Five arrested over money-grubbing fake UK.gov shocker

Trading standards raid houses across Blighty and suspend 25 copycat sites

New homepage of Gov.uk, credit screengrab gov.uk

Five suspects in Blighty have been arrested during an investigation of copycat government websites that con folks out of money for items like new passports, driving tests and car tax discs.

The sites try to pass themselves off as official and then trick people into paying for services that the government actually provides more cheaply or even free of charge.

The National Trading Standards eCrime Team said it had raided four properties across the UK and suspended at least 25 sites in a crackdown on the fraud.

“Our eCrime team is clamping down on the cyber fraudsters behind these websites and we are making it as difficult as possible for these online hoaxers to operate. We have been working with search engines such as Google and Bing to remove adverts from online search results and we continue to gather intelligence across the country to help tackle this issue,” said Lord Toby Harris, chair of the standards board.

“We urge you to avoid unofficial websites which could leave you out-of-pocket or at risk of identity theft. Only use the GOV.UK website to find government services. If you come across copycat websites, report them to Citizens Advice.”

The board reckons the best way for UK netizens to make sure they’re on the right site is to avoid search engines altogether and go straight to GOV.UK. If folks do use search engines, they’ve been warned to pay attention to the difference between natural results and paid-for results.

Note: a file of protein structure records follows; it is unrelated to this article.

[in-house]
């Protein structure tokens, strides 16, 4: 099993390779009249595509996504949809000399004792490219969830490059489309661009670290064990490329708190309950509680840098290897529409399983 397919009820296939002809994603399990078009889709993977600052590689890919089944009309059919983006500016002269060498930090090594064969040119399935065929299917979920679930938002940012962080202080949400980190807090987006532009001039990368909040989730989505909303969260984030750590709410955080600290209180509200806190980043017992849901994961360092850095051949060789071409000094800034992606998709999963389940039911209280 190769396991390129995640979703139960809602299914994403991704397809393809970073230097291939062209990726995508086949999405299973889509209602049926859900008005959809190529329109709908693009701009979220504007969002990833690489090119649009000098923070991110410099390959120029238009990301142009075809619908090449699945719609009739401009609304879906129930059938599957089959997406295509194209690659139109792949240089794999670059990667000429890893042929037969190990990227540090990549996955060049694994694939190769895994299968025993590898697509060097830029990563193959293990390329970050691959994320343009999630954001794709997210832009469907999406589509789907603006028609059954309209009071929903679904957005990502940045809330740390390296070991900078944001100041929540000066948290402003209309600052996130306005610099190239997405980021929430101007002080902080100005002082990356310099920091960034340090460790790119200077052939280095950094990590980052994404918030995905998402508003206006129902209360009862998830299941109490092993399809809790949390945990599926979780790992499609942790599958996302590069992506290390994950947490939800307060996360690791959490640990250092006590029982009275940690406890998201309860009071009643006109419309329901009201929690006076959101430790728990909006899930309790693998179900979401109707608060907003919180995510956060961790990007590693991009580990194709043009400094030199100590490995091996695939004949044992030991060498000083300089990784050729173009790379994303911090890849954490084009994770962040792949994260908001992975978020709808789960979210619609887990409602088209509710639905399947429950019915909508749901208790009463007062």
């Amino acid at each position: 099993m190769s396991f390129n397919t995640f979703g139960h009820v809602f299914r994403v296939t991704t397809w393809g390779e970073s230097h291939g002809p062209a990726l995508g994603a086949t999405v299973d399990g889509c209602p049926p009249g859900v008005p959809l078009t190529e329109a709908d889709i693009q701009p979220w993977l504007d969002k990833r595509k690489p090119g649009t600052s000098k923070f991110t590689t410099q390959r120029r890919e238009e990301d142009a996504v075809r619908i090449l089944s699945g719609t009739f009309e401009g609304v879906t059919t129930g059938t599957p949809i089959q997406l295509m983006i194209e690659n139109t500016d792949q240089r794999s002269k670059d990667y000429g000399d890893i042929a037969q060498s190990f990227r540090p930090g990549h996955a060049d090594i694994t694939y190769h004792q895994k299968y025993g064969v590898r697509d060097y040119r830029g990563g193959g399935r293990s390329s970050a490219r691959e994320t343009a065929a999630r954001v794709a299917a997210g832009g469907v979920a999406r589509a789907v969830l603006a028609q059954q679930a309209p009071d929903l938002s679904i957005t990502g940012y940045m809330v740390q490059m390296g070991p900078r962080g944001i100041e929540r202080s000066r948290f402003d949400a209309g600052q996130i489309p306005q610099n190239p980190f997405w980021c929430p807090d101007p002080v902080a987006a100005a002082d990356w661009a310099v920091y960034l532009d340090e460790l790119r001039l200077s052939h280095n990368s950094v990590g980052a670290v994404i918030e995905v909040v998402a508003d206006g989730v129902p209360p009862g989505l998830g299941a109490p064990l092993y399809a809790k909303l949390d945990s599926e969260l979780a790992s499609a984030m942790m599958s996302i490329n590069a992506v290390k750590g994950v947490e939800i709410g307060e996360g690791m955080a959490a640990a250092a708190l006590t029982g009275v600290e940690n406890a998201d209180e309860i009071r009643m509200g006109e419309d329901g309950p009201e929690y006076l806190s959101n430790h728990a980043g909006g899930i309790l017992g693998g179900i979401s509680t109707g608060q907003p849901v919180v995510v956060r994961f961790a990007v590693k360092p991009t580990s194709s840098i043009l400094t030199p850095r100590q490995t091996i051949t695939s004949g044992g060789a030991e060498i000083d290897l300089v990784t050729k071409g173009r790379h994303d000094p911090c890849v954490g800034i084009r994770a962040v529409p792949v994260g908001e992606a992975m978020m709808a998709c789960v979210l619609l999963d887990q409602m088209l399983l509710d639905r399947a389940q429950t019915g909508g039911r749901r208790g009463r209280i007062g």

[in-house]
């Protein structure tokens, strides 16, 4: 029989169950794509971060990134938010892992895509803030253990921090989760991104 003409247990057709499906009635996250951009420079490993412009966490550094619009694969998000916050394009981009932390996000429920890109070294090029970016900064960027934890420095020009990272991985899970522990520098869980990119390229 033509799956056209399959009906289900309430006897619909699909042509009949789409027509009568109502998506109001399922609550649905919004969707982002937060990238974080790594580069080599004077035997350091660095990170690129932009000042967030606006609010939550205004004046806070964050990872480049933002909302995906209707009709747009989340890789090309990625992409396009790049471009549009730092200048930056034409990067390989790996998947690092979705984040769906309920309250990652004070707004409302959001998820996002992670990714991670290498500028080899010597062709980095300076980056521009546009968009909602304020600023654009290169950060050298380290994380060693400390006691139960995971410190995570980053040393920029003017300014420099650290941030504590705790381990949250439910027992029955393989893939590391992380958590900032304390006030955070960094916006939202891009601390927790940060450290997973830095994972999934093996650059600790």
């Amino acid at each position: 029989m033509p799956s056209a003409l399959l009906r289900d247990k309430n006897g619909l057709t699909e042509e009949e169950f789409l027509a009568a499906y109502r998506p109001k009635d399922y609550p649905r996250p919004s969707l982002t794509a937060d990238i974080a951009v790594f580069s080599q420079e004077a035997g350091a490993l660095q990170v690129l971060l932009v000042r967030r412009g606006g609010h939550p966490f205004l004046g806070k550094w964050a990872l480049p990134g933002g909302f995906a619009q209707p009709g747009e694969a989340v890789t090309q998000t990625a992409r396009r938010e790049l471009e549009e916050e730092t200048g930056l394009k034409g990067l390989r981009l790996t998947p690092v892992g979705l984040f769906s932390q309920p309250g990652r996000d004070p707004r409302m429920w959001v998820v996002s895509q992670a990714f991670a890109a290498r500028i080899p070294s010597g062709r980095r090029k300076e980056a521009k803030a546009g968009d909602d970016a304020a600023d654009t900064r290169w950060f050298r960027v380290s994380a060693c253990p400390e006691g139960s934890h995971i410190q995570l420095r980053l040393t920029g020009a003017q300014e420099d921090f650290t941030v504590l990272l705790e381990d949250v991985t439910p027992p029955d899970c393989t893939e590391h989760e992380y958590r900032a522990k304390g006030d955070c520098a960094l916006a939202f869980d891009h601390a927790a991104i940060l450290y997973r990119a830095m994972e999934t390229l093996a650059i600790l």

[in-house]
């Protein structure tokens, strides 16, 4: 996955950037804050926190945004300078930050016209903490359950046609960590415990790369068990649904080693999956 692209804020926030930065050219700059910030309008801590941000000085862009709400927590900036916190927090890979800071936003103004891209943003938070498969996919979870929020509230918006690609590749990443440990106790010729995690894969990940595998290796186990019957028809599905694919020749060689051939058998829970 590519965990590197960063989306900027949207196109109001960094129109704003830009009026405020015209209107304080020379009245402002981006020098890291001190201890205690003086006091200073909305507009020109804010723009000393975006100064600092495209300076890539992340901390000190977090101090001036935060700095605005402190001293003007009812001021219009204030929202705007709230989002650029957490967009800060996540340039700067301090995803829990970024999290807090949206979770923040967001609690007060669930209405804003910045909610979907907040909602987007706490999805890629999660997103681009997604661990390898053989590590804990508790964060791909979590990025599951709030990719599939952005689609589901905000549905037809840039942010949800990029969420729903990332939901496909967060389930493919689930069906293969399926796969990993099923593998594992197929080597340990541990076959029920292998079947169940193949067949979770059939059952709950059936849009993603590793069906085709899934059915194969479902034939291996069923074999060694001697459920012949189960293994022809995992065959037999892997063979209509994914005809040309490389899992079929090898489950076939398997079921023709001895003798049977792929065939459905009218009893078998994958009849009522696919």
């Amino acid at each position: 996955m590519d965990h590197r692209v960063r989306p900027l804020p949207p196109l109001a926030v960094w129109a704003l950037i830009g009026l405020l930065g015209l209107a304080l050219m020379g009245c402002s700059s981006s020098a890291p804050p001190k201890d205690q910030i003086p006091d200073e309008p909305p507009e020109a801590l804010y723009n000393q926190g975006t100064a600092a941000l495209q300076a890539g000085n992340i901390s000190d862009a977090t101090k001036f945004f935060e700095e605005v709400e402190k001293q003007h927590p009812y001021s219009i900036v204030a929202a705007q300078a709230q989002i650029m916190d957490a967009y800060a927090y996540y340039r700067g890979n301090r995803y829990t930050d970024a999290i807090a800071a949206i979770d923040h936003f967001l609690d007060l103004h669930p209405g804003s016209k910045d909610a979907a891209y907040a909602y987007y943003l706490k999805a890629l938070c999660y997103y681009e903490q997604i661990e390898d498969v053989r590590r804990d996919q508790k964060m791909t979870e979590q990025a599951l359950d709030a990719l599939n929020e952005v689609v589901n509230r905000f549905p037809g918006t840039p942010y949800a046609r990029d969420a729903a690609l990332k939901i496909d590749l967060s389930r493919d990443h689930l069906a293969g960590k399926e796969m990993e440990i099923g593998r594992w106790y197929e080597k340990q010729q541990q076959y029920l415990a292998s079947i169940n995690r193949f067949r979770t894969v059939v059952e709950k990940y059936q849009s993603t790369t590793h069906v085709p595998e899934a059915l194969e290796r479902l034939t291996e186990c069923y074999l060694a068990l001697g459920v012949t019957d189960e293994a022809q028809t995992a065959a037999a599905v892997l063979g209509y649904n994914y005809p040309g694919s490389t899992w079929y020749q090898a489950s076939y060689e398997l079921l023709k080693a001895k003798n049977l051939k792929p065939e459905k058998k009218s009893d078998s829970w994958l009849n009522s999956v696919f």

Over 5,000 complaints were made to Citizens Advice last year about copycat sites and another 700 to the Advertising Standards Authority. Most complaints were about sites related to driving licences, passports or tax returns.

The fraud sites frequently use URLs that have fragments of official names like “govuk” or “directgov” to make them look like the real thing.

“It’s great that it’s becoming easier and more common to use the internet to order official documents such as passports or tax discs, but people should be aware of rogue websites that are out there trying to exploit them and take their hard-earned cash and even put them at risk of identity theft,” warned Jo Swinson, minister for consumer affairs.

“The enforcement action which the National Trading Standards eCrime team has taken demonstrates the government’s commitment to tackling these scammers. We will not let them get away with misleading consumers.” ®

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